Today I learn this kanji “凸凹” (unevenness) It’s really a strange one for me. I don’t know it looks like a modern art rather than a kanji. lol
Leebo already created the same topic years ago. Check it out it’s a nice and interesting topic.
It’s locked now, so there’s no reason not to have a new thread, but I had a similar one previously.
Hah thanks, I tried to search for a similar topic but couldn’t find one. I should be more careful next time.
That’s a nice topic to read. A lot of funny and interesting stuff.
Weirdest kanji, huh.
龜 and 嚙 look weird and funky to me.
Today I learn this kanji “凸凹” (unevenness) It’s really a strange one for me.
Surely I’m not the first person to point out that 凸凹 looks like two perfectly matching puzzle pieces.
As far as weird kanji goes, I always thought 以 looks quite formless and abstract (even though it’s a very easy an common kanji).
Really think 丸 is a wasted kanji opportunity. Why didn’t they just draw a circle??
does 〼* count? apparently it’s an abbreviation of 枡, a square rice measuring box used during the feudal period.
otherwise, 𠄏 (I congratulate the scribe who came up with this brilliant kanji.)
I also remember reading about this Japanese woman with archaic hyogaiji and hentaigana in her name.
I’d nominate the insane Tangut characters but sadly they’re not in CJKV (or unicode, for that matter.)
*EDIT: someone has pointed out to me that this looks like a font-rendering problem and is probably not a kanji. I’d like to clarify that this is not a font-rendering problem unless the box has two lines going through its diagonals. You can copy and paste it onto wiktionary.
Probably 機, but all of the kanji I’ve learned so far look fairly tame. Nothing too extravagant. Maybe 乏 as well?
One of the few that resembles its meaning quite nicely
For some reason I kind of like how this is shaped as well: 黴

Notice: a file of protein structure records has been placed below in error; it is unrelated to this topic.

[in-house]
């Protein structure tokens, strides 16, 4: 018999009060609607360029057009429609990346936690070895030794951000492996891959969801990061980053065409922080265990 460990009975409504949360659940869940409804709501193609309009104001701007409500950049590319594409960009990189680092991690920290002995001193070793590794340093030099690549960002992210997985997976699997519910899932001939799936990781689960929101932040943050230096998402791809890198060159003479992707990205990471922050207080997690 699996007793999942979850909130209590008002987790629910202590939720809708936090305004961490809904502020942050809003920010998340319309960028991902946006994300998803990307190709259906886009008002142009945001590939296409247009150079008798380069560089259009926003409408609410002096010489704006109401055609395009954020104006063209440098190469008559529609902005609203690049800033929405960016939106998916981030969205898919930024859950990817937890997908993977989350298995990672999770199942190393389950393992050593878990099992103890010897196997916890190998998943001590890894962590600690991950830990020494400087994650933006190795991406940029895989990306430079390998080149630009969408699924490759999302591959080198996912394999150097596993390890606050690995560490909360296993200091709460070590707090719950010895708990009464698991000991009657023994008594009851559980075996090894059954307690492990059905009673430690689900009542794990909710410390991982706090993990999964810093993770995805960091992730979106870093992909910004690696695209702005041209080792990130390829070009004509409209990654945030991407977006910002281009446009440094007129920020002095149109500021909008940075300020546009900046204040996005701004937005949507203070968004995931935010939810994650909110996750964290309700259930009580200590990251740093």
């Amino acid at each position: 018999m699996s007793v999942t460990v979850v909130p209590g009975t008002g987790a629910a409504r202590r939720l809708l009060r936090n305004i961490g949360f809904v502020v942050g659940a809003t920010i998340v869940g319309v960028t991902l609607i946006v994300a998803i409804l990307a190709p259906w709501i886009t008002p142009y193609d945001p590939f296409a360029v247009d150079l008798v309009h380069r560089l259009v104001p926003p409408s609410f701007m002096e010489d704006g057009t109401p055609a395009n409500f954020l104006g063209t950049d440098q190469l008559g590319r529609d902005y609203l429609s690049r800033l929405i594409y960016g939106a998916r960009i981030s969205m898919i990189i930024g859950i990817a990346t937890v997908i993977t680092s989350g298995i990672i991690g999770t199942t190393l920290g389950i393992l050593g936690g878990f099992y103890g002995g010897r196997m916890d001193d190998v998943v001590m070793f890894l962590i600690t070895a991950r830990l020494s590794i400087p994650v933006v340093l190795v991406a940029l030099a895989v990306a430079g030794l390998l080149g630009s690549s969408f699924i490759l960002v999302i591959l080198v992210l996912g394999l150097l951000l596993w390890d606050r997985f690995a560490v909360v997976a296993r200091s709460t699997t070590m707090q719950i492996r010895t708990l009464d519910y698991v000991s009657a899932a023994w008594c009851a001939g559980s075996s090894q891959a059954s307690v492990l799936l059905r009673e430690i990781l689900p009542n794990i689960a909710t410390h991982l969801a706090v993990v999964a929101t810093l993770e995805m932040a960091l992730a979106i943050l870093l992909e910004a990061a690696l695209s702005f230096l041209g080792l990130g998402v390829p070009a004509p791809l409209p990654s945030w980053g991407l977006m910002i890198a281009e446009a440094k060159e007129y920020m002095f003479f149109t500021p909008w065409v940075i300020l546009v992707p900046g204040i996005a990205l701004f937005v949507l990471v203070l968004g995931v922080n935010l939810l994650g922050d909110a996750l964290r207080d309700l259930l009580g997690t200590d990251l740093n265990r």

Edit: Ohh I see the first one was already mentioned in the linked thread, well
This is what I’m seeing in your post, so I’m not sure what it is you’re referring to.
EDIT: Oh, is that actually it? It doesn’t seem like the stroke thickness or anything is actually structured to look like a kanji, so I figured it was just a blank character.
Do you know how these are used in gay dating apps?
Go figure… Hint: Matching puzzle pieces.
I take it that this particular character just coincidentally resembles the abbreviation in question? Not that it was created to represent it?
I’m not really sure what you mean by ‘the abbreviation in question’, but it’s essentially just a pictogram of the box. I think the kokuji version is just a phono-semantic composition or something like that.
You said it was an abbreviation. Presumably it was written with proper brush strokes and the like in the past.
Anyway, whether one considers things like that to be kanji would also relate to things like 〆 and ヶ (not the katakana).
Personally I am inclined to put them in the category of symbols.
tbh, I was just going off the entry in the wiktionary page, but I can see how saying that the pictogram is an abbreviation of the kokuji might be miseading.
Yeah, I guess. Probably because it’s archaic no font designer bothered to make a Mincho version of the thing, but I see things like the digraphs for yori and koto and I wonder.
Given that hiragana and katakana originated as scribal abbreviations like the ones you’re mentioning, it would make sense to discount them along with the rice-box thing from being kanji, I suppose. I really only included it and the tangut thing for interest value.
Welcome! This is a fun place, with many silly/occasionally brilliant jokes, especially in the Campfire (and serious learning at other sections)
Good. I’m glad they beat me to it.
I’d also accept O角
apparently quite a lot of archaic variant kanji have circles in them.
This seems to be a fairly famous example, but there are more.
(I usually hesitate to quote sources like these, but there’s only a few places you can go to to find kanji like those, hah.)